Vivian and Hunith had stayed in touch over the years, reporting whatever they could. While Hunith still felt a connection with her son, her love for Morgana couldn't have been more if she had been her own daughter.

When Vivian's letters had stopped suddenly after ten years, she'd written to Gaius. He informed her that the Lady Vivian had taken ill. They continued to write, and eventually, Gaius reported the Lady's death. Merlin had moved in to the castle, becoming the king's ward.

Gaius and Hunith stayed in touch in the coming years, and they secured a date for Morgana's departure to Camelot. A new letter was making its way to him, in Morgana's pocket.

My dear Gaius,

I turn to you, for I feel lost and alone and don't know who to trust. It is every mother's fate to think her child is special. And yet I would give my life that Morgana were not so. Ours is a small village; everyone knows the night she was born. They suspect that something was amiss. Morgana has not my looks, but Vivian's. They have no idea who she was, but it is possible that they might find out before too long. Her talents are also going to attract attention before long. If she were to remain, I fear what would become of her. She needs a hand to hold, a voice to guide. Someone that might help her find a purpose for her gifts. I beg you, if you understand a mother's love for her child, keep her safe.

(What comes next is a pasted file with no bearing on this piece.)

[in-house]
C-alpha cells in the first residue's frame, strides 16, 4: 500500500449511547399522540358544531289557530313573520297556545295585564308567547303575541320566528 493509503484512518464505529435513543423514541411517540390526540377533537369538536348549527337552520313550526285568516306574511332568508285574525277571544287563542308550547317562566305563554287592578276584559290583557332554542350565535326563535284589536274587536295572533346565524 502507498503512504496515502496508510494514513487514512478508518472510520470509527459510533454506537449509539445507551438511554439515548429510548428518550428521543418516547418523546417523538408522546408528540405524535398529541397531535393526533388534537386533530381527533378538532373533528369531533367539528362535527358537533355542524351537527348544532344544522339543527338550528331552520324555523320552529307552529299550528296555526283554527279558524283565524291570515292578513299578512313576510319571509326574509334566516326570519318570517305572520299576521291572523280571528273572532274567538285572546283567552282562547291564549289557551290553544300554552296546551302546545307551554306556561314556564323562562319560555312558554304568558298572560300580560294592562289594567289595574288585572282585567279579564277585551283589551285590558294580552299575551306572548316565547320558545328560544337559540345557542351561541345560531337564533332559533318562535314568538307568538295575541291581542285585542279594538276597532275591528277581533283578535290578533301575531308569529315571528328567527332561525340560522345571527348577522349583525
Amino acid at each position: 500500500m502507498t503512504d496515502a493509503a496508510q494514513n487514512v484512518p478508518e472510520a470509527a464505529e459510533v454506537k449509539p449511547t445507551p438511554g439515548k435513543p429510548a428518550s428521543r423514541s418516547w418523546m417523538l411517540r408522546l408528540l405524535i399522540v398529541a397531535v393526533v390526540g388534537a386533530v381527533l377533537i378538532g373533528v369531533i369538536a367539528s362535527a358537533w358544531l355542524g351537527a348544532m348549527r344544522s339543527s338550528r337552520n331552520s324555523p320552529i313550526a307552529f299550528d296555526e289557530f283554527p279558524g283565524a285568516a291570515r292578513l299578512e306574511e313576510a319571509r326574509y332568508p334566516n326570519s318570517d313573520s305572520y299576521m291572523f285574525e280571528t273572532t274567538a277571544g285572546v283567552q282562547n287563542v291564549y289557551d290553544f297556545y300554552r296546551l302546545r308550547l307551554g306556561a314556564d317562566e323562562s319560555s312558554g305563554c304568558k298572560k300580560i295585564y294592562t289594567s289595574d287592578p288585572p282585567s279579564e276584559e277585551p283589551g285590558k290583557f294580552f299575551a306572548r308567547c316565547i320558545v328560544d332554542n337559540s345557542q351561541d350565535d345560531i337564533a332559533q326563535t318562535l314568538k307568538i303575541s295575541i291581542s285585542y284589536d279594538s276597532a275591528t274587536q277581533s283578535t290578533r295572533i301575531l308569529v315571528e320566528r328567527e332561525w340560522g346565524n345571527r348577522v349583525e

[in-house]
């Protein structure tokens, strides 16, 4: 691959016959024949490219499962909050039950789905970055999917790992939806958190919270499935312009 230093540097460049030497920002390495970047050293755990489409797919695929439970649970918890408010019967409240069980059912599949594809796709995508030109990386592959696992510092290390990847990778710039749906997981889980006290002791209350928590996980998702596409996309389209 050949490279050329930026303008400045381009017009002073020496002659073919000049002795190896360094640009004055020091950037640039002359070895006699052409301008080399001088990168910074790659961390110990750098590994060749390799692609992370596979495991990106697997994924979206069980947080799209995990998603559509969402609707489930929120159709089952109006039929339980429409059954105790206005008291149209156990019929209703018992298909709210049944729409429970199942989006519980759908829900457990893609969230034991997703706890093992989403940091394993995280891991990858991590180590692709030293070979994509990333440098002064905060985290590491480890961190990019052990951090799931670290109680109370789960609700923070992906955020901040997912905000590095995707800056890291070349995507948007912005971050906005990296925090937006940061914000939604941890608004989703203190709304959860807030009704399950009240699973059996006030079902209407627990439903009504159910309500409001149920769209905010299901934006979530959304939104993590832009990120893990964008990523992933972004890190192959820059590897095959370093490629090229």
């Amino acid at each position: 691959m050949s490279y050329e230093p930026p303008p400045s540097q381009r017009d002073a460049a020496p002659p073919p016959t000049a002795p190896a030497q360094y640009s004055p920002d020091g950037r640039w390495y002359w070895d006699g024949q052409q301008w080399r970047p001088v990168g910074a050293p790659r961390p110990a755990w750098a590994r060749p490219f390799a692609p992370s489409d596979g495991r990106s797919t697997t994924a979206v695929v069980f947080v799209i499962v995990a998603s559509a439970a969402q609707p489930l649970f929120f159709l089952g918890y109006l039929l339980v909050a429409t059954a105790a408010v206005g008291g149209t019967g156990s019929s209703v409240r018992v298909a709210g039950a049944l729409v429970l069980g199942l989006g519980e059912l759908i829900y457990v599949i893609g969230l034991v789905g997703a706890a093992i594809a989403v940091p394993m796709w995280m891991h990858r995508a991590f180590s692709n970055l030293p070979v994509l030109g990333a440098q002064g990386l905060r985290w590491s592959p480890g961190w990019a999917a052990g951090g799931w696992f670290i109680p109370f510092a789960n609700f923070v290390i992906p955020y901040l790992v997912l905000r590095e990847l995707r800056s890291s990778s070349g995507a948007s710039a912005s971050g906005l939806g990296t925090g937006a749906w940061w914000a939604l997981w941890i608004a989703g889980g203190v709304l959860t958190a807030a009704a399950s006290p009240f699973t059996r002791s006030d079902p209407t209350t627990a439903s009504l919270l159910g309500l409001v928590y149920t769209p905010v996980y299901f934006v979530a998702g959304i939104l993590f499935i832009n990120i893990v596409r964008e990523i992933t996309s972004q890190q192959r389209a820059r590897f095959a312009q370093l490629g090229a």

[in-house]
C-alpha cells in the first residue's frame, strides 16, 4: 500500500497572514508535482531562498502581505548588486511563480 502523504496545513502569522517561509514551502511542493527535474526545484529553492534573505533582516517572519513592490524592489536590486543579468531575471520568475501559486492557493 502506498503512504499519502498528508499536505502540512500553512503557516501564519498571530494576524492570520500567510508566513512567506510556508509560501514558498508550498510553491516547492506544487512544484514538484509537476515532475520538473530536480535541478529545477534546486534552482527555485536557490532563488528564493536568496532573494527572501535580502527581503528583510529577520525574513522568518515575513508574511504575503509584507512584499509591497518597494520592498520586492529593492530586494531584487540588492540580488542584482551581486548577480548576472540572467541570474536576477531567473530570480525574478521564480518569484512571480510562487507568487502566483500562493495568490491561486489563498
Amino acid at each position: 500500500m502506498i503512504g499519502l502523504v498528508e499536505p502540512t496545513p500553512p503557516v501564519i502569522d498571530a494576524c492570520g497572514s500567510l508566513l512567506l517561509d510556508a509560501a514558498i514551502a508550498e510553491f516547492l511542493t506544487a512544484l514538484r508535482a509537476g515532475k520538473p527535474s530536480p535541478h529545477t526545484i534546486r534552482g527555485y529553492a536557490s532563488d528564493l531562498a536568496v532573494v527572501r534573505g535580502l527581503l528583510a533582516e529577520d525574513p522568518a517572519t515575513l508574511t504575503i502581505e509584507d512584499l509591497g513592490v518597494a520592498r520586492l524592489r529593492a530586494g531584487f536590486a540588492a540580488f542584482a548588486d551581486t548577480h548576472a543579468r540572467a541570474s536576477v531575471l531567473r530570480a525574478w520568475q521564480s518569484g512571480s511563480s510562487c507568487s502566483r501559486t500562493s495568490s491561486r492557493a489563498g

I know how much pressure this puts on you, but you are free to tell her of her birth when the time is right. When that is, I cannot say. I trust that you are looking after Merlin. I've heard so much about him and hope to meet him before too many years pass.

Give Morgana my love,



A/N: What IS this? I don't know. I shouldn't be starting another multi-chapter fic. I really shouldn't. Plot bunnies are meddlesome creatures.

I will promise this: Morgana and Merlin will not be stereotypically copy and pasted into each other's roles. For one, I doubt Merlin could ever, under any circumstances, be that much of an evil meanie-face. I also highly doubt Uther would approve of Arthur having a woman as a personal servant.